Archive for January, 2011
My favorite computer book publisher O’Reilly Media has announced a giveaway of $500 worth of their titles (print, ebooks, videos, etc.) that you choose. Here’s what I’d like to read this year:
The Book of PF 2nd edition
Mac OS X for Unix Geeks (Leopard), Fourth Edition
Mac OS X Snow Leopard: The Missing Manual
Practical UNIX and Internet Security, Third Edition
Unix Power Tools, Third Edition
Learning Perl, Fifth Edition
Learning the bash Shell, Third Edition
Classic Shell Scripting
Postfix: The Definitive Guide
The contest ends on February 22, 2011 at 11:59 PM PST. Good luck!
Development is being made in the CVS tree to implement RC scripts in OpenBSD which should be part of 4.9. Historically in true BSD fashion OpenBSD has used two rc scripts: /etc/rc and /etc/rc.local. The former being the default script read to start the OS and the latter to start any daemons that have been added to the OS such as MySQL. This also has served as a clean way of upgrading the OS since /etc/rc should never be altered.
The new change that I’m referring to will change this and put OpenBSD in line with the way FreeBSD and NetBSD have been doing things for quite a while with individual rc scripts for each daemon being placed in /etc/rc.d. I’m not sure how OpenBSD will implement this functionality. The way that it has worked on FreeBSD (I haven’t used NetBSD for any length of time to know how it works there) is that you start and stop daemons using the individual scripts. For example, If I wanted to restart sendmail on a FreeBSD system I would run this command:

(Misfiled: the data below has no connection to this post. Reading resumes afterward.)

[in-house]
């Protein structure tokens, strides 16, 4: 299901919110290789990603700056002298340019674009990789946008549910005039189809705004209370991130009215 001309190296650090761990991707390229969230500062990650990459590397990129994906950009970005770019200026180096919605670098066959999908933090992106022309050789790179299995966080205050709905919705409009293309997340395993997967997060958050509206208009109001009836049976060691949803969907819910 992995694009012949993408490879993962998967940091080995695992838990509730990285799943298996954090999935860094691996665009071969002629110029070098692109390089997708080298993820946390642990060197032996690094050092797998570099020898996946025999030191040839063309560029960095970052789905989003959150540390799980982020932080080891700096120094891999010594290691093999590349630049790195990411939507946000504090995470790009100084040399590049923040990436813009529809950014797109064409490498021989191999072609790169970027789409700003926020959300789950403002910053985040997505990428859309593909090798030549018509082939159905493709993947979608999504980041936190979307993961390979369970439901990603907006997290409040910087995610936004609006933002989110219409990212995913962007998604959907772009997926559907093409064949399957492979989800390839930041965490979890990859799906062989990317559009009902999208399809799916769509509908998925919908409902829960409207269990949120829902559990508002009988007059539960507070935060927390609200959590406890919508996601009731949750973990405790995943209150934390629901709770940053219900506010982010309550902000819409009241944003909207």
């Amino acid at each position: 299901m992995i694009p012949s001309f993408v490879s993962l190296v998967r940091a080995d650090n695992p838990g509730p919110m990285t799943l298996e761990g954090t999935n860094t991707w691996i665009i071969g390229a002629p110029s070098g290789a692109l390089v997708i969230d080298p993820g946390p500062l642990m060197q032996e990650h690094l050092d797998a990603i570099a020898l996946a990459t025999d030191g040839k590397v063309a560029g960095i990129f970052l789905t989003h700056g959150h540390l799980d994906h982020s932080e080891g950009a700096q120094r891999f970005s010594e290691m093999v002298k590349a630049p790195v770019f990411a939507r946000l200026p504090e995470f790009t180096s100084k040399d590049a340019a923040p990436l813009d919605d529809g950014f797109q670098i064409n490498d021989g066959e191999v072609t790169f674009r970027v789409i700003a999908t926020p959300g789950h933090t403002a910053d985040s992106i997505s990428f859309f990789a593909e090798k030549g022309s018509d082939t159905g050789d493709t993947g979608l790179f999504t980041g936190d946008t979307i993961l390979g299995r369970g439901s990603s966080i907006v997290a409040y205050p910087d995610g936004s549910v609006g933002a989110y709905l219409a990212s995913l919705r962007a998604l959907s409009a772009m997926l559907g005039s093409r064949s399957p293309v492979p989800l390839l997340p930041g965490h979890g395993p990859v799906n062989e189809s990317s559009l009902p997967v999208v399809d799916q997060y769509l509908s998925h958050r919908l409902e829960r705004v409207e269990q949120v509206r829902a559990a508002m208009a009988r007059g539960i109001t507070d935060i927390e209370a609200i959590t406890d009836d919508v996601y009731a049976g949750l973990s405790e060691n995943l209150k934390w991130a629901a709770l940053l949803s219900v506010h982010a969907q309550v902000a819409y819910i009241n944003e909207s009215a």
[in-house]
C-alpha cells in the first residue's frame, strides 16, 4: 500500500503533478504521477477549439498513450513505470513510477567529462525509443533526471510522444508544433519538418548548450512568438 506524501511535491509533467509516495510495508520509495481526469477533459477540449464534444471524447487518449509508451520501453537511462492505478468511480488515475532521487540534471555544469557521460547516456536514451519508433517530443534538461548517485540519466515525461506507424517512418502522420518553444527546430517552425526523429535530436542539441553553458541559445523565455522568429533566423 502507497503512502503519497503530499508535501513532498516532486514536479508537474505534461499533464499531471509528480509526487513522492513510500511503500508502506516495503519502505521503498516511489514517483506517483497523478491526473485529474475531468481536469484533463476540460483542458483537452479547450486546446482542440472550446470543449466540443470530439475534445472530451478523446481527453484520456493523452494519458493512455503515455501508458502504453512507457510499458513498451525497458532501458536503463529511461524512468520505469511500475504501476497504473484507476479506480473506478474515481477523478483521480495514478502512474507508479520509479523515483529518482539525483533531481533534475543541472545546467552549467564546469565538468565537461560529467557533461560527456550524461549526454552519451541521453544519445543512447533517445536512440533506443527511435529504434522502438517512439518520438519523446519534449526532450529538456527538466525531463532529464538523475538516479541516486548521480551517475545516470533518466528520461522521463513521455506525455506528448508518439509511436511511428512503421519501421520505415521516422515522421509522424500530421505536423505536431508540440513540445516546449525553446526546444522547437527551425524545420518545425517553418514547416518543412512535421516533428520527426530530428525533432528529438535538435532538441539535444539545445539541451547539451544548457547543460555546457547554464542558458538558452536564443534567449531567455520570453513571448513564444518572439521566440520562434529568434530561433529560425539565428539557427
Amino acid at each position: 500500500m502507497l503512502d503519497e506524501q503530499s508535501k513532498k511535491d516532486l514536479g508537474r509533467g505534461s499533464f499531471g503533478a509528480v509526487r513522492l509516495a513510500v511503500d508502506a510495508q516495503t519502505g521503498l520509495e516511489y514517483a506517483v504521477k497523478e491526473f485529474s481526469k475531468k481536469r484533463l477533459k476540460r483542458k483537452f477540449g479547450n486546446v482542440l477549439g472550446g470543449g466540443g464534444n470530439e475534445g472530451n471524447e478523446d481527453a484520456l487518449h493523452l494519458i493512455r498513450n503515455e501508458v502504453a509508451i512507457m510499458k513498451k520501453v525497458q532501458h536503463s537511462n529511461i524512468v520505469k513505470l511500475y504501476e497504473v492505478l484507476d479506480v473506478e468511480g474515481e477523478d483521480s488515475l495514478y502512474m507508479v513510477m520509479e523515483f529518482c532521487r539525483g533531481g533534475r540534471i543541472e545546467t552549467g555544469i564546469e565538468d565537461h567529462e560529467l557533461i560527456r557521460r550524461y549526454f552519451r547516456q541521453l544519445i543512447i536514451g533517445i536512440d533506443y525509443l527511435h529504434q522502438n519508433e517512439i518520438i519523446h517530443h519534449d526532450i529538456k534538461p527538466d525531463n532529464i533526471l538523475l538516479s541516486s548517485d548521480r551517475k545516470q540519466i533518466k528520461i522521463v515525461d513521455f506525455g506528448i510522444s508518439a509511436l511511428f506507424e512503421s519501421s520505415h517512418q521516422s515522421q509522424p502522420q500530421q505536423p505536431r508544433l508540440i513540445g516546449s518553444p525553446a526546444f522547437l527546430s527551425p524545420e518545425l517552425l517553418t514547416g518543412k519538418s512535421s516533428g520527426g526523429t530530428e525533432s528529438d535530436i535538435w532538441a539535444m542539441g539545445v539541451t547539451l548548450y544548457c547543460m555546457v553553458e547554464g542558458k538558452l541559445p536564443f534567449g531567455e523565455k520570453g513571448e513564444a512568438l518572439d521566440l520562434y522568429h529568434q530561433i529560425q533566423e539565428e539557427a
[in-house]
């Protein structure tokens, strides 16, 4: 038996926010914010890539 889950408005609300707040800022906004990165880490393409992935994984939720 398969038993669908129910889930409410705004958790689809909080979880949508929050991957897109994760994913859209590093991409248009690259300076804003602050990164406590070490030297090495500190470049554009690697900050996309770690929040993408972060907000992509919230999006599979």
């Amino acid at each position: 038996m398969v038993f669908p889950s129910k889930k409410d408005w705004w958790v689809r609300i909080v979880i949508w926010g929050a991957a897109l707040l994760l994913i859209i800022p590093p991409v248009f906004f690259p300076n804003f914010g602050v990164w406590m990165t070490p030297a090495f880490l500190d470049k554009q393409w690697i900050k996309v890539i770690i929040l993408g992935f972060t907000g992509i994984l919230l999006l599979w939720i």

# /etc/rc.d/sendmail restart
Pretty simple, huh? If I wanted to change how the daemon starts on boot with additional options I would add a line to /etc/rc.conf. This is also where I would tell my system to start foo daemon on boot such as:
Assuming that the implementation on OpenBSD will be similar this greatly changes having to add each script by hand to one big script in rc.local with all the startup options defined. I’m guessing that starting a daemon on boot would be defined in /etc/rc.conf.local.
Now the real question is, why now? Seeing as FreeBSD made the switchover years ago it’s definitely an odd time to change. I understand that adding new features to OpenBSD is much slower than on some other open source projects since the development model is a bit different with security and bug-free code being the highest priority. I’m curious if this is an effort to increase compatibility with the other BSDs and thus a way to bring new developers in, or simply a highly requested feature from system admins.
Update: With OpenBSD 4.9 currently being in beta the developers have added a section to the porting guide on openbsd.org.